Muslim Dating 101: If you’re a Muslim woman, don’t even think about falling in love with a non-Muslim. Despite the fact that Muslim men are, according to the Qu’ran, are permitted to marry women of the Abrahamic faiths (i.e. Jewish or Christian) and there is nothing that explicitly states that the same is forbidden for women, interfaith love is a total taboo for Muslim women, which makes dating in western countries like America a nightmare. Since we at MissMuslim believe in being a voice for the voiceless, this summer we’ll be featuring a series of stories highlighting the experiences of Muslim American women who are in or have been in interfaith relationships.
Written by Amany L. Werner
With editing by Hedya Chibane
Someone who’s viewed as different is notoriously brave for standing out from the crowd and being noticed for their uniqueness–whether it’s how they think, speak, or even laugh. Growing up, I admired meeting people who weren’t like us, though we weren’t normal either considering we were French expats with Syrian blood in Saudi Arabia. There would be new neighbors who moved next door or my dad’s co-workers who were either expats or Saudis, most of whom have been very nice to me. Different students from around the world eventually surrounded me for 12 years when I attended an international school that Mom fought hard to get me enrolled in.
My Syrian side of the family, on the other hand, saw “different” as overwhelming, strange and foreign. And I was as strange as ever, their only French relative who spoke 3 languages and eventually studied abroad who wasn’t married yet (and I hope not so soon).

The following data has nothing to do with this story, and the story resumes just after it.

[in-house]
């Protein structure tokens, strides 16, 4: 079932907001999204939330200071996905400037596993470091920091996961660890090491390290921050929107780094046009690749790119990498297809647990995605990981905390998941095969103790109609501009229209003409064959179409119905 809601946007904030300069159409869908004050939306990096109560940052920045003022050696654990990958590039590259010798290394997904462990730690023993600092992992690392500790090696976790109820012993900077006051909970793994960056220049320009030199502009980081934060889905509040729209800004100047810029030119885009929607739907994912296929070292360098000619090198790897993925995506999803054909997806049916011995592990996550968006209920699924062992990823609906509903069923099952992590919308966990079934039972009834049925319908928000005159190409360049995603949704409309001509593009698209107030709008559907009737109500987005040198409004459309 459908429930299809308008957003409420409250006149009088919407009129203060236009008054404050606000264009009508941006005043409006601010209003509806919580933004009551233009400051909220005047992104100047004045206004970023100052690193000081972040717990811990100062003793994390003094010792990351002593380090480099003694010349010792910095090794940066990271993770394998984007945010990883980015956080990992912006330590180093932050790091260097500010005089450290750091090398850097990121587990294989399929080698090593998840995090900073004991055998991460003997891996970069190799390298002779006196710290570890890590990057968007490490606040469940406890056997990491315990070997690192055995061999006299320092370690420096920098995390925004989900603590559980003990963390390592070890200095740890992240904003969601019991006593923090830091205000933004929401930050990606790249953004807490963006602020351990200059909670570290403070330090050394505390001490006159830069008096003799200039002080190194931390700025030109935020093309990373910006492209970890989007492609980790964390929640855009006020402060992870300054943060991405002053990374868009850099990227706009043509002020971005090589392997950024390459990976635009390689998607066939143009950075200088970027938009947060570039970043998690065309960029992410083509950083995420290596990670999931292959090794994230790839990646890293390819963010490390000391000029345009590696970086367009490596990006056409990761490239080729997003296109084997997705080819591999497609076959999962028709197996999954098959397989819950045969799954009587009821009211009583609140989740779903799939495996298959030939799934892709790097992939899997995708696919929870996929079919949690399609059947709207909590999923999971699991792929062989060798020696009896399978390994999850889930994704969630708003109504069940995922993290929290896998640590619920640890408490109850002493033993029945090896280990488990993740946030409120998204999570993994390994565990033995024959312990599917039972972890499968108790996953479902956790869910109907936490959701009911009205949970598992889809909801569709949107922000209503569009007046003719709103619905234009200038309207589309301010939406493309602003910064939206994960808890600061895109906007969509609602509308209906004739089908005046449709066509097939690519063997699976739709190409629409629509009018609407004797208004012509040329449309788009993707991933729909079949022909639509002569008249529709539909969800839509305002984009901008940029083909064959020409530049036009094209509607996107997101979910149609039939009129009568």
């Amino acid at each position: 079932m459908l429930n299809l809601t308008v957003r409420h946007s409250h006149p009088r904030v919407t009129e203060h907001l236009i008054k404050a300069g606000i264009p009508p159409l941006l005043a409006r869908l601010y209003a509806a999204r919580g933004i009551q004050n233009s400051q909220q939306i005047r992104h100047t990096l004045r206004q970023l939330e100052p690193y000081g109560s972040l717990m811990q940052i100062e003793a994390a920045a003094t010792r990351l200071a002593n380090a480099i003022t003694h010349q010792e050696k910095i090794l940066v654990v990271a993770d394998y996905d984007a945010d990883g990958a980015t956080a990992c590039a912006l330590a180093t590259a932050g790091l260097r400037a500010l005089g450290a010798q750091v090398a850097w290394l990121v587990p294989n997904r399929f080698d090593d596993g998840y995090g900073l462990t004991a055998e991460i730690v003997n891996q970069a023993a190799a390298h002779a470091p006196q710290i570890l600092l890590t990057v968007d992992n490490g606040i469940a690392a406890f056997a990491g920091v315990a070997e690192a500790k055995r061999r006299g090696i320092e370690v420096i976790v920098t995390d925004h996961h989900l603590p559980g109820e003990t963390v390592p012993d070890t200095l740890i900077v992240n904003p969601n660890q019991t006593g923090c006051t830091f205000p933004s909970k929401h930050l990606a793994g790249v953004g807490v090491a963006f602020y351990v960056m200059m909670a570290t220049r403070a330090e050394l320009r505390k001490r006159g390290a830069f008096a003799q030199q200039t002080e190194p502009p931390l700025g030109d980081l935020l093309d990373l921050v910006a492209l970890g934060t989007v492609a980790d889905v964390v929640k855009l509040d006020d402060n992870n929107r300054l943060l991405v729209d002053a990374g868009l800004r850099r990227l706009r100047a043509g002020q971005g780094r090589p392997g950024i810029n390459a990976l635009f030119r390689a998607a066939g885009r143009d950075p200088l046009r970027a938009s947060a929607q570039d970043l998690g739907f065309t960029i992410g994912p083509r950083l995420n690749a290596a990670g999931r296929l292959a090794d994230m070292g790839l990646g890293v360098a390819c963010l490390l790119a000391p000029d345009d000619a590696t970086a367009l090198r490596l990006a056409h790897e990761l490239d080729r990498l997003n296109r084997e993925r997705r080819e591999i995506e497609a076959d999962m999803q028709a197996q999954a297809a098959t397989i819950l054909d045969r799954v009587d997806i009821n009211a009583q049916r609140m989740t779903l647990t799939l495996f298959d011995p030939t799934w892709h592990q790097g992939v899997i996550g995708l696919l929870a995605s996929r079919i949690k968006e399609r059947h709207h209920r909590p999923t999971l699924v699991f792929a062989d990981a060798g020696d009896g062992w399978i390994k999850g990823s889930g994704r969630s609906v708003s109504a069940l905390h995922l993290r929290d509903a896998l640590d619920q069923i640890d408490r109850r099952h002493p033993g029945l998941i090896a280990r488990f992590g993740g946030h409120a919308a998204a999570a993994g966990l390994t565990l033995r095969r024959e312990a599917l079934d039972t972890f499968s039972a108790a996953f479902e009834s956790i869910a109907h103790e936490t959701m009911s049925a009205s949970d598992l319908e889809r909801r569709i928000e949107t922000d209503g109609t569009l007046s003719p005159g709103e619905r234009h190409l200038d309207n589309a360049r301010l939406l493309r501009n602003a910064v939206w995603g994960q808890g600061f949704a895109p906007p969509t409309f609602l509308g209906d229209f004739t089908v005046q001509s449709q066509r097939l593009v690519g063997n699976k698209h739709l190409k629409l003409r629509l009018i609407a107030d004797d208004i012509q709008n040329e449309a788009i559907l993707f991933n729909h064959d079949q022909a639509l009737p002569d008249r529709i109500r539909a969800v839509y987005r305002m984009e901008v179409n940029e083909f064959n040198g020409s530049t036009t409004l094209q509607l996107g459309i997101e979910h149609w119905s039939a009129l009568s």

When he realized I was not accepted very well, my father took matters into his own hands and enrolled me in all-girl Quran class that met every weekend so that I’d be in the company of “good, Syrian Muslim girls your age.” He felt it would help me fit in and become part of the community.
Instead, the classes made me feel even more alienated. The teachers would tell everyone that I was an “ajnabiyeh”—foreigner— in a “Non-Arabic school,” which made it harder for me to make friends. To make matters worse, because I had a stutter, I couldn’t memorize the surahs correctly and would mumble a lot. This marked the beginning of my identity crisis, my fight to fit in; it was a burden I thought I had to bear until they accepted me.
I hated feeling like I had to stay quiet, and I felt compelled to lie a lot to make sure I’d become “one of them.” When I hit puberty at the ripe age of eleven, my Syrian family forced me to wear the hijab whether I liked it or not, no questions asked. The hijab was sacred and that was it.